1000 Voices Speak For Compassion, IN THE NEWS AND ON MY MIND, SoCS, Spotlight Saturday, Travel

It Is What It Is #SocialDistancing #SoCS

Spring has arrived.

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As it stands, we
welcome
our new reality, even as we resist what that means.

I listen to two US sources, along with the national news here in Canada too.

I’ve been listening to Michael Moore and his podcast since before Christmas, when his main goal was to fight to get #45 out of office. It’s become something else now that most of us couldn’t have seen coming.

I’ve been listening to Rachel Maddow and in her most recent episode, she ended the show by announcing the death of an NBC colleague who lost his life to covid-19 and she lost control and became choked up as she said it.

Most of us aren’t that close to this yet, but who knows what the next weeks and months could bring upon us all.

Panic. Don’t panic. Panic. Don’t panic.

I am one who learned about this coronavirus with a slow dawning, a realization that’s just now beginning to scare me. It was only end of January that I was still relatively oblivious and planning an adventure to walk the Thames River Path in England. This new reality hit me soon after.

Since then, I’ve been around some people, but I now feel the instinct to totally isolate from all people.

Every time I send someone out to run an errand for me, they could potentially pick up this virus themselves. Should I stop this, for their sakes and mine?

I get paranoid with germs (for years) and now. Where are they? How close by are they? Which surface are they living on?

I’ve been cushioned here in my town, in my county, but reality inches ever nearer. I listen to accounts from doctors and nurses who are already seeing emergency rooms and ICU’s full of the sick, numbers then reported on the nightly news and 24/7 online.

I take deep breaths, sitting here and when I step outside, the now spring air streaming into my lungs as I go out with my dog.

I went for a walk, fell and twisted my ankle and skinned my knee, but I got back up again and kept walking. I wanted to feel myself, moving through the world, grateful I am still well.

I went to a medical appointment and it was a breeze compared to how it usually is. The doctor and his pain clinic moved out of the hospital setting and into a recently abandoned medical practise next door. I was in and out, no waiting in a waiting room with a dozen other people, but straight in to the room, after I’d been given a mask to wear. I haven’t worn one since being on dialysis back in the late 90’s.

I sanitized my hands and got my nerve block injections for my headaches, that I’ve been receiving for almost a year now.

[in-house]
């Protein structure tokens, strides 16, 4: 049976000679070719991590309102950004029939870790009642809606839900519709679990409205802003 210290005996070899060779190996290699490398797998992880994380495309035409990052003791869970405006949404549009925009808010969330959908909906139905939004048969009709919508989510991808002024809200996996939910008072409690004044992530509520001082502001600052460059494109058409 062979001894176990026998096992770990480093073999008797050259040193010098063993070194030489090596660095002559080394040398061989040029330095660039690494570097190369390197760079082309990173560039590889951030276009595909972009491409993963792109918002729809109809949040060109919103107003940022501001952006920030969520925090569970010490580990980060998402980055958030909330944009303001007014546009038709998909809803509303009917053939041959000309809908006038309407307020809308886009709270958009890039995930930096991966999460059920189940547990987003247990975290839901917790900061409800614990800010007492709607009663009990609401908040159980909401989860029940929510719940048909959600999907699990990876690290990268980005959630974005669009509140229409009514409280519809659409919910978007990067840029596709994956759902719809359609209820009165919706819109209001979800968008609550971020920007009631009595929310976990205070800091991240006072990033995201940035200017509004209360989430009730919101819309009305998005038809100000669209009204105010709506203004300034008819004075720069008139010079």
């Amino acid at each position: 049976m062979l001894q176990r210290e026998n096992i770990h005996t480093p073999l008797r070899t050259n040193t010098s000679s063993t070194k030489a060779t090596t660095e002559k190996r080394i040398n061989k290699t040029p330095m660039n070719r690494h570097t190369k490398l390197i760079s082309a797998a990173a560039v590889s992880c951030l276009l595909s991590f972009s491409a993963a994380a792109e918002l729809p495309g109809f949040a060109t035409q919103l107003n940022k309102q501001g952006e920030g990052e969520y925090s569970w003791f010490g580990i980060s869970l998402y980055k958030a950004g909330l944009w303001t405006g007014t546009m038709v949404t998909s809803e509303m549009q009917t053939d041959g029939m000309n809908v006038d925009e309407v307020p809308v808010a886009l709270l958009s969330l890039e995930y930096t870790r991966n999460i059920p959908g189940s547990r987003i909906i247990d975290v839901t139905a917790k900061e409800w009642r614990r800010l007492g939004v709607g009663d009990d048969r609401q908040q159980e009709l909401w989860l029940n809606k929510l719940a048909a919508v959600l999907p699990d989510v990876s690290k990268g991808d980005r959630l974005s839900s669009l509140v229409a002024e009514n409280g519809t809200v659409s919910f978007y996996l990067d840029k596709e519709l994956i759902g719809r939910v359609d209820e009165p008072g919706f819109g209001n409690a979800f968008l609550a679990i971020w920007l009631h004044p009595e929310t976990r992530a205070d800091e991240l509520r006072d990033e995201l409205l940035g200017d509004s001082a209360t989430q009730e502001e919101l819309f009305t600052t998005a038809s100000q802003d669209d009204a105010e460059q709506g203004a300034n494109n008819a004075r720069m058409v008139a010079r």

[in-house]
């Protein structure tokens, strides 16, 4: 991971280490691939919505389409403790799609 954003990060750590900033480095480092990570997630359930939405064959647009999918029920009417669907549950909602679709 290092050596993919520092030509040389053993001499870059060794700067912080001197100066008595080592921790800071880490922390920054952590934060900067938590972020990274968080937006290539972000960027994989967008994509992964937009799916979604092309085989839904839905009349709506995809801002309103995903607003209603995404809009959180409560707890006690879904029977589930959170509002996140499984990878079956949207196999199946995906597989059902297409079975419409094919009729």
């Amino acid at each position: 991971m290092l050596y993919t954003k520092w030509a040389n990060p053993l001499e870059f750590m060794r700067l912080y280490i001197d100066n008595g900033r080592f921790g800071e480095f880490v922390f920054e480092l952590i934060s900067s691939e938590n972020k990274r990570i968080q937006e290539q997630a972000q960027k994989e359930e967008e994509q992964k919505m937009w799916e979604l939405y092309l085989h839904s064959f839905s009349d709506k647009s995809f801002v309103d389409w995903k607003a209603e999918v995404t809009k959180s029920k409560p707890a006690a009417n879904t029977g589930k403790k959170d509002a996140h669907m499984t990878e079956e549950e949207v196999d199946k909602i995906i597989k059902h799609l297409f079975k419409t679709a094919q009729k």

I questioned whether I should have gone there, gone out at all, but things moved along so quickly because many patients did decide to cancel.

I worry for my parents. They aren’t in the highest risk group, but they are over sixty.

I worry about my sister, doing her work in the midst of this time of year which is tax season, ever so slightly delayed like school and everything else.

I worry for my brother-in-law who works in a factory.

I worry about my older brother who needs to go into work to support his family.

I worry for my younger brother who had a kidney transplant in 2013 and who has had other medical issues, before and since then. He and I are both immunosuppressed, not currently on dialysis or a cancer patient receiving chemotherapy, but I don’t know how this new strain of virus might act if either one of us were to catch it. I’ve never had pneumonia and the idea of basically drowning when the lungs are overloaded is terrifying.

I worry for my sister who has asthma and her husband who is a type one diabetic, who just recently recovered from mono. They have two young children and I’m only thankful that my nieces and nephews are at much lower risk of contracting this.

My father and mother work still, front line workers really, as she works in a group home and taking care of vulnerable people and he takes people in wheelchairs where they need to go in his specialized cab.

Here in Canada we have a wonderful healthcare system, but we see what’s happening in Italy and we must learn all we can. I feel better sometimes, most of the time, hearing the news here in Canada and feeling I’m safest here when compared to anywhere else, but things can keep getting worse with every case reported and all the ones that aren’t quite yet.

This is not at all how I saw 2020 playing out.